Kazakhstan: State of the Nation

The main event in the country’s politics never passes by the bloggers’ attention. This week it was the time of presidential State of the Nation address. All TV stations and state-controlled newspapers provided its aggressively propagandistic coverage, that bloggers were unhappy with [ru].

As megakhuimyak jokes, “our president does not need the always assenting people – that’s why when he says “No”, we all shall say “No”. [ru]

However, many observers felt quite sincerely positive about the speech, which was more realistic than the earlier ones, with more pragmatic and unpleasant things like the stressed need for economy.

A comprehensive review of the president’s address came from count-asylum, who notes the bookmarks – increased pressure on the foreign companies working in the extractive sector, taxation system reform, strengthening of the state-owned holdings and governmental regulation of the financial sphere together with a welcoming stance towards foreign banks [ru].

One of the most anticipated promises was facilitation of procedures and requirements for entrepreneurial activity, also declared by the president – however, not for the first time in recent years. But this time, few days after the speech, president Nazarbayev really commissioned the government to enact a moratorium on checks of small medium enterprises by the regulatory bodies.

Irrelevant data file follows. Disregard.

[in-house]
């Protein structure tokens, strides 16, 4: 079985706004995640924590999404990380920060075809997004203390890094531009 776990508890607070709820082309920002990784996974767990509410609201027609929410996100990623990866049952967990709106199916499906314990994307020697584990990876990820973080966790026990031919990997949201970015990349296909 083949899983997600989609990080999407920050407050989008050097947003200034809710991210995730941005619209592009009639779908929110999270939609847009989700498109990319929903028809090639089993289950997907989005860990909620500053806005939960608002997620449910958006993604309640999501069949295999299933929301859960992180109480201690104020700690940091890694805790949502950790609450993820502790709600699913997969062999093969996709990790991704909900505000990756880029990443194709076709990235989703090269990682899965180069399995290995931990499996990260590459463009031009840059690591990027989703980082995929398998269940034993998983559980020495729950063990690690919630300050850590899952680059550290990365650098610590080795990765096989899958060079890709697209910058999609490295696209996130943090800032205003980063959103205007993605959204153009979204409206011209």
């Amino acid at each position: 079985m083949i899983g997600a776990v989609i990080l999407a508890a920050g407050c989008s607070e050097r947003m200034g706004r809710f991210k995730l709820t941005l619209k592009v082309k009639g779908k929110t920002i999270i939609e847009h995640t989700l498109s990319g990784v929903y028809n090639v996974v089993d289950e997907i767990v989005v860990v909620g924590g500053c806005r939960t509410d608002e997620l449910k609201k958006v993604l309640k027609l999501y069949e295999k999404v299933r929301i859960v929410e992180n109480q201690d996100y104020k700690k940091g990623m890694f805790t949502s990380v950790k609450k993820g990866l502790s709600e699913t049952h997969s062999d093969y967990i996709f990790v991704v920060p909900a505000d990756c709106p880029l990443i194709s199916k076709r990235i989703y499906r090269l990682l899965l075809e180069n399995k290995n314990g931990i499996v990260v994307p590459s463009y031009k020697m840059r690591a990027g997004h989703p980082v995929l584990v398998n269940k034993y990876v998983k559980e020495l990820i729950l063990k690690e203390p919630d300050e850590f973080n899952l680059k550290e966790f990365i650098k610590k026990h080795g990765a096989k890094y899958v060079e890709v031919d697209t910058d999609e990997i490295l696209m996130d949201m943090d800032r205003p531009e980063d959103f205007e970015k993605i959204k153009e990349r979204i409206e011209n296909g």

“We have won!” reads the statement by Kazakhstan’s Entrepreneurs Forum, which nearly a week before the president’s address came out with a number of suggestions on improvement of business climate – and the lift of checks was among them [ru].

Another interesting development in the aftermath of the presidential speech was about his call for strict economy of resources and funds. Neweurasia blog portal featured a post on how this appeal correlates with the forthcoming celebrations of Astana’s tenth anniversary. The capital of Kazakhstan was moved to Astana from Almaty by president Nazarbayev 10 years ago. Then the Day of Astana was also moved to coincide with the president’s birthday.

Festivities were to last several months and include concerts of the world pop stars, Venice gondola show and Vienna ball and etc. etc. Few days after the post, president Nazarbayev urged the government to make the festivities more modest, Adam Kesher reports [ru].

Meanwhile, not everybody is rethinking politics in official terms. Nemtschin reflects on who could he be if the Soviet Union had not collapsed.

“Nine years after continuous work at one enterprise, I could receive a room in a “family-type dormitory”. I could be sitting now near a bad Soviet TV set, wearing old tracksuit and gym-shoes made in Vietnam, drinking bad Soviet beer and dreaming of bad Soviet car. Now I have a flat stuffed with electronic stuff, two cellular phones, tons of foreign clothes. I can afford a good cognac or red wine, and I drive a good foreign car. Life’s good” [ru].

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